China’s top four banks are preparing to report profits and investors will be looking at the quality of their loans much more than at the earnings numbers. Investors are waiting for China’s banks to give them transparency by recognizing their non-performing loans.
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Chinese banks historically either underreport their non-performing loans or fail to categorize them as such. Sell-offs in stock values of Chinese banks have increased their appeal to investors but investors are hesitant to buy—even at low prices—because they don’t know the extent of the banks’ bad debt.
The Chinese government pressured the banks in recent years to lend money to local governments to boost growth through infrastructure improvements. If the government eases further, it will result in more lending to already indebted institutions.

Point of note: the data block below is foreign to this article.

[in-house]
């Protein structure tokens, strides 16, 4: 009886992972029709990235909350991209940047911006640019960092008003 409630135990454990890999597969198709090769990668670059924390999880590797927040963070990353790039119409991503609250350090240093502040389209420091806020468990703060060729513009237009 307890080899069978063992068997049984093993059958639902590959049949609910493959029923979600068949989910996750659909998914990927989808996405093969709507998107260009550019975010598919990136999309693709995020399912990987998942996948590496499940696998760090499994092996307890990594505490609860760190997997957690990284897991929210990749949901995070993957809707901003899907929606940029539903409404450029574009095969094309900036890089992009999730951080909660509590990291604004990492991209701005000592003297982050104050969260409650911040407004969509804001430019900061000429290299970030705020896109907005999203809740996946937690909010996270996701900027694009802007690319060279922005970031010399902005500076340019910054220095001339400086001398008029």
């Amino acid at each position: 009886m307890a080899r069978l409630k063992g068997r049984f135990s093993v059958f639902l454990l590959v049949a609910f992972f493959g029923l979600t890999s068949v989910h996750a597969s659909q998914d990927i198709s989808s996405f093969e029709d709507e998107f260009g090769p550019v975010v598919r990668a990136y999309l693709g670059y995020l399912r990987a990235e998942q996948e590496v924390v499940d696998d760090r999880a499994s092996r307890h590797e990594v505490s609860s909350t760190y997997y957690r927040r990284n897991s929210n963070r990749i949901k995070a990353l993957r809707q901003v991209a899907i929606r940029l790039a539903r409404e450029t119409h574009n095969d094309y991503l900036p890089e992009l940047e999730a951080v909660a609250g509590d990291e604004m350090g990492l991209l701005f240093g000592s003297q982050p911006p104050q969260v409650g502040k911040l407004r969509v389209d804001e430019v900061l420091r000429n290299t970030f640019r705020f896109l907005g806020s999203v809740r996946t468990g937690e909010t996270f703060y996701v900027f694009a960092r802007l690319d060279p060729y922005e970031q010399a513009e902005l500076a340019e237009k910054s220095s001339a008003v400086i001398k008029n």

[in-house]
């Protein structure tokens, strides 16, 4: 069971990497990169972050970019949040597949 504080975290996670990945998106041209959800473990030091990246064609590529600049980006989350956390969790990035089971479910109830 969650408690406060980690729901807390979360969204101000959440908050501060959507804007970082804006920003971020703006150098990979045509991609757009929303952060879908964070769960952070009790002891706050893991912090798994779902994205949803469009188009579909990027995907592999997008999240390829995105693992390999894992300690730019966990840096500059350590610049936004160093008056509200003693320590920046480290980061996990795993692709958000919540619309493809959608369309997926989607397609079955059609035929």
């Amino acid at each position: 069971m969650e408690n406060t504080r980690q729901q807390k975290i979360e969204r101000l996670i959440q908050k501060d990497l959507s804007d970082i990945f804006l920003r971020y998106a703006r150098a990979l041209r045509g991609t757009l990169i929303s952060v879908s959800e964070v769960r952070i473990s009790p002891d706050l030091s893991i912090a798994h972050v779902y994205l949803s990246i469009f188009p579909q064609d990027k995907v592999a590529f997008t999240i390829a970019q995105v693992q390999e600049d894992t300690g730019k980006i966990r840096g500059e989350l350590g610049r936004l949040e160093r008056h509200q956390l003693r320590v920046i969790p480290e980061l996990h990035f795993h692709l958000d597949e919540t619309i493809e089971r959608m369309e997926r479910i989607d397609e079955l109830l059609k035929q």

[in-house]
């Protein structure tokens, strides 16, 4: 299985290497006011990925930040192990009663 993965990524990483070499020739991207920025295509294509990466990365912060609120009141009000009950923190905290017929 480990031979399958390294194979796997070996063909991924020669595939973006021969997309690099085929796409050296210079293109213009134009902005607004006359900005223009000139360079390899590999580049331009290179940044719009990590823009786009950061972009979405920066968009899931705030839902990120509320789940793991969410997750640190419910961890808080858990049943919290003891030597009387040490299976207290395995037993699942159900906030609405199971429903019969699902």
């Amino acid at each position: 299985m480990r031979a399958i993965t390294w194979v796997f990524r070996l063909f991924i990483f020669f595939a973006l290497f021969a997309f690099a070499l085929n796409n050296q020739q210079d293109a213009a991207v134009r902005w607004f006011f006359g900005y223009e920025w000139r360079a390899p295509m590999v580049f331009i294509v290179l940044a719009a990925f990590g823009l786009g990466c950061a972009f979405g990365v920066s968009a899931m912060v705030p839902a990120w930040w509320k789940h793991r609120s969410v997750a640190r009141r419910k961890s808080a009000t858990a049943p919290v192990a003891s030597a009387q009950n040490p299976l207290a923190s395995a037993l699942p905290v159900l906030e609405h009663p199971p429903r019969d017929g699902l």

Loans to exporters are an additional concern since the global economy is soft as a result of Europe’s sovereign debt issues and the slowness of the US recovery.
Bad loans increased 4% from the previous quarter. It was the third quarter in a row in which the quality of loans decreased. China’s ratio of non-performing loans
to good loans has increased over the past year and could be an indication of how smaller banks with exposure to foreign economies are doing.